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The discarded silver gas canisters. Mark Ward TD via Facebook

Use of nitrous oxide or 'hippie crack' on the rise during pandemic

A teenage boy died after inhaling the gas in Dublin last month.

COMMUNITY DRUG ACTIVISTS have warned that the use of nitrous oxide has become more widespread during the Covid-19 lockdown.

There has been a spike in the amount of drug litter connected to nitrous oxide being discovered in Irish parks in recent weeks, according to a number of local representatives. 

Much of the debris is in the form of small gas cylinders which had contained nitrous oxide, also known as laughing gas or hippie crack, which is a legal gas. 

The drug is also suspected as being connected to the death of a 15-year-old Dublin teenager last month. 

Laughing gas has already been banned in a number of countries in Europe. 

According to TalktoFrank, a website which provides information about drugs, inhaling nitrous oxide directly from a canister is very dangerous because the gas is under such high pressure. It can cause a spasm of the throat muscle and cause the user to stop breathing. 

Janet Robinson, the research and training officer for the Blanchardstown Local Drug and Alcohol Task Force, described how there has been an increased use of nitrous oxide over the last two years.

She added that the current pandemic has resulted in a “cannabis drought” which has led to teenagers drinking more. The availability of this drug, mixed with an increase in drinking and children not attending school due to Covid, has created a dangerous dynamic.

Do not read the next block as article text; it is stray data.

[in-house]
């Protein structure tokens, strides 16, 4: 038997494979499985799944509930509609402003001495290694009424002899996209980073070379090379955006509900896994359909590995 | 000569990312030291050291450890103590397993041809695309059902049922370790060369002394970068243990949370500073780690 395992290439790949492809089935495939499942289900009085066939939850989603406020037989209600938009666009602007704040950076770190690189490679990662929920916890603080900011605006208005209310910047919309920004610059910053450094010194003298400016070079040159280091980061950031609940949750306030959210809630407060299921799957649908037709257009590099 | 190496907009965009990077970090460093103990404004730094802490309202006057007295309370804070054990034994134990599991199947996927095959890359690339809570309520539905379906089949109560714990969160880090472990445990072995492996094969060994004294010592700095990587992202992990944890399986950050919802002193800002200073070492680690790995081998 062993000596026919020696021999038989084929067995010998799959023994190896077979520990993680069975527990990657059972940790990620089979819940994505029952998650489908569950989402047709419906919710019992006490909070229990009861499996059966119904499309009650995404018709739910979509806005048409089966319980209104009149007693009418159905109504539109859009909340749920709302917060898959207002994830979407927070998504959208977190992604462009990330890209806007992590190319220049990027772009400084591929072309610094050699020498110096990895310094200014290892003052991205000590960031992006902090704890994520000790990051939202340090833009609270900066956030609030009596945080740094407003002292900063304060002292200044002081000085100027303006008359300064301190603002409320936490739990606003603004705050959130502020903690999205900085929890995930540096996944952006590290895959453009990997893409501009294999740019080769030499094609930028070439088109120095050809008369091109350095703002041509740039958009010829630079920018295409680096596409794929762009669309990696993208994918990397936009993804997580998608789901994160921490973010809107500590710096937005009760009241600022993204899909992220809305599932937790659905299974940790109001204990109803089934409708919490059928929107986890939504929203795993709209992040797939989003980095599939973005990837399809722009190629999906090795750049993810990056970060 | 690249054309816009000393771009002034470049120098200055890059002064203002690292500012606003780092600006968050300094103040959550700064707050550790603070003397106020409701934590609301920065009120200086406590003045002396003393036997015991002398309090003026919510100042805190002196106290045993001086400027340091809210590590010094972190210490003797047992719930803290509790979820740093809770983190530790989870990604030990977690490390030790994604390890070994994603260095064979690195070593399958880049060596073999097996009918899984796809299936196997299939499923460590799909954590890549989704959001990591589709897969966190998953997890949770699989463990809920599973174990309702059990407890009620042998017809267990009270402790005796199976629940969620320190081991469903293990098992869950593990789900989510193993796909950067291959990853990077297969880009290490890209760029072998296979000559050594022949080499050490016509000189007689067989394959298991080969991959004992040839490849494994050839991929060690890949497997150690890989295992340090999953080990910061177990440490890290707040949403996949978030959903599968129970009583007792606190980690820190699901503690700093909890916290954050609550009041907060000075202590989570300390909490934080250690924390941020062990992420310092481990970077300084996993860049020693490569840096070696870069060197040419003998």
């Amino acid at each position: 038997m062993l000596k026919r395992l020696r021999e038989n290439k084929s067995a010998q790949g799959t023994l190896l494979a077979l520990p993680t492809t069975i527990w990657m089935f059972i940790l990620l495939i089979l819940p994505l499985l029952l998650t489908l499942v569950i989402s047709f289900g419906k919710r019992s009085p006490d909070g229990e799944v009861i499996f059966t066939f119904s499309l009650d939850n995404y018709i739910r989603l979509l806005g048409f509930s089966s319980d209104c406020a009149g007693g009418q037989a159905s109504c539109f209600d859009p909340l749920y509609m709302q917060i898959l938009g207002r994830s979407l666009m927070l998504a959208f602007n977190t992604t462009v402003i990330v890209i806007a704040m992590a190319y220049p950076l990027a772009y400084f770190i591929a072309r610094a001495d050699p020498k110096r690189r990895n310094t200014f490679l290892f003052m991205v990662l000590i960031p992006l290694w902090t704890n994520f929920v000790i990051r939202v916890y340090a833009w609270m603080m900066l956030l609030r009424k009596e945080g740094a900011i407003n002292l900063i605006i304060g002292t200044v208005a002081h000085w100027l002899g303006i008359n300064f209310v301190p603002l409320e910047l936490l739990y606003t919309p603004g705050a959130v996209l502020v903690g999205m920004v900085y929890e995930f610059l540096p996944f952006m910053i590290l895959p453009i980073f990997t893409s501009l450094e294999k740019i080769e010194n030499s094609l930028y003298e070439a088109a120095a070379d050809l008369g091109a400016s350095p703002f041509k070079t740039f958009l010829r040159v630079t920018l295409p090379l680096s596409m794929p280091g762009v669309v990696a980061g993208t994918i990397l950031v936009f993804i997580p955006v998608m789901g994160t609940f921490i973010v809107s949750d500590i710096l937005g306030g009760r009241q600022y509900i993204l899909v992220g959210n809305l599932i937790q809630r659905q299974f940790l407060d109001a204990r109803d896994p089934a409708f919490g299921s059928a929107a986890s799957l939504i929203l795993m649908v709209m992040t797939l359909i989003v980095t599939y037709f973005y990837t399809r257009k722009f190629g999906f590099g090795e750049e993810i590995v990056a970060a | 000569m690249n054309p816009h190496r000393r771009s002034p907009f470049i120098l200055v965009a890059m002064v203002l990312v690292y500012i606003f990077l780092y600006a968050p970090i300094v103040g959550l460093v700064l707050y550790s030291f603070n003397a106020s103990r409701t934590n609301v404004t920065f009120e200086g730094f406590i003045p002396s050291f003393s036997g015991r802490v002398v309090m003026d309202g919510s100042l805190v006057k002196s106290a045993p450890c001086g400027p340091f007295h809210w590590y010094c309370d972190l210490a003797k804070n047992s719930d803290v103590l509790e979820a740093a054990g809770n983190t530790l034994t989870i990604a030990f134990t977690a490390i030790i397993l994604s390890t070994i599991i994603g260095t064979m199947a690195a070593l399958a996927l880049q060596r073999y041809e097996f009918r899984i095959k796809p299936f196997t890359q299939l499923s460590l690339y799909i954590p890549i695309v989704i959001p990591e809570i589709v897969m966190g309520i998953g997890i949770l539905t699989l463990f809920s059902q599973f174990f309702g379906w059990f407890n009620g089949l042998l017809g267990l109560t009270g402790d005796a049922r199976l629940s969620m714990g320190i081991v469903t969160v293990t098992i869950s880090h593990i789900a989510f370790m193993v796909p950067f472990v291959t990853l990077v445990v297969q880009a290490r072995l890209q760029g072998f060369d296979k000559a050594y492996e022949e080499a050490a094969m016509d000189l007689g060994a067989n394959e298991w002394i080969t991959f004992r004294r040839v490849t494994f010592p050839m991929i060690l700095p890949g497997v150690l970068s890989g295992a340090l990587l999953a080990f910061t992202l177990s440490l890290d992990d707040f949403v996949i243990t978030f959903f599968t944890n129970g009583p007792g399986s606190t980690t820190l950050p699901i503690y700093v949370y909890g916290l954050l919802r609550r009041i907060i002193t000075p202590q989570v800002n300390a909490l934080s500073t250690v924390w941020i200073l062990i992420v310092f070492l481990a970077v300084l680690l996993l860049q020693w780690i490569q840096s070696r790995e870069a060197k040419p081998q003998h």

She told “What I have been told is that it can be bought in local shops. I think [the issue] you have here is the availability of this. They are easy to get. It does appear to be increasing in use.

“You now have a lot of young people who are out of school. You have the mix of easy access and a higher number of children around.”

Mark Ward, Sinn Féín TD in Dublin Mid-West said he had been alerted by local litter wardens about an upsurge in the number of gas canisters discovered in the local area, especially the Shancastle area of Clondalkin. 

Posting on social media earlier this week, he said: “The litter warden sent me these photographs after I asked for the illegal dumping at the end of Shancastle Drive to be removed.

“Whilst the level of dumping is disgusting what concerns me more are the “silver bullets” These are nitrous oxide more commonly known as laughing gas and can be fatal as we have seen recently in Tallaght.”

Areas in Dublin beaches, as well as the Curragh in Kildare, were littered with the debris as well. 

Alex Ryan (15) died after inhaling the gas last month. A video message from his father, Mick Morrissey was shared by local newspaper The Echo.

Holding up one of the bottles, he said: “Unfortunately my son passed away from taking one of these.

“I’d like for everybody in the area, the whole of the country and the whole of the world to be able to recognise these things. These things are dangerous.

“Children are able to buy these things on the street for €1 or €2 a-go and unfortunately my son was one of the ones that didn’t survive.”

The HSE warned at the start of this year that use of this drug was on the rise and it was being purchased online. 

The HSE warned that when the gas is inhaled, it has the potential to displace air in the lungs and can stop oxygen entering the blood flow.

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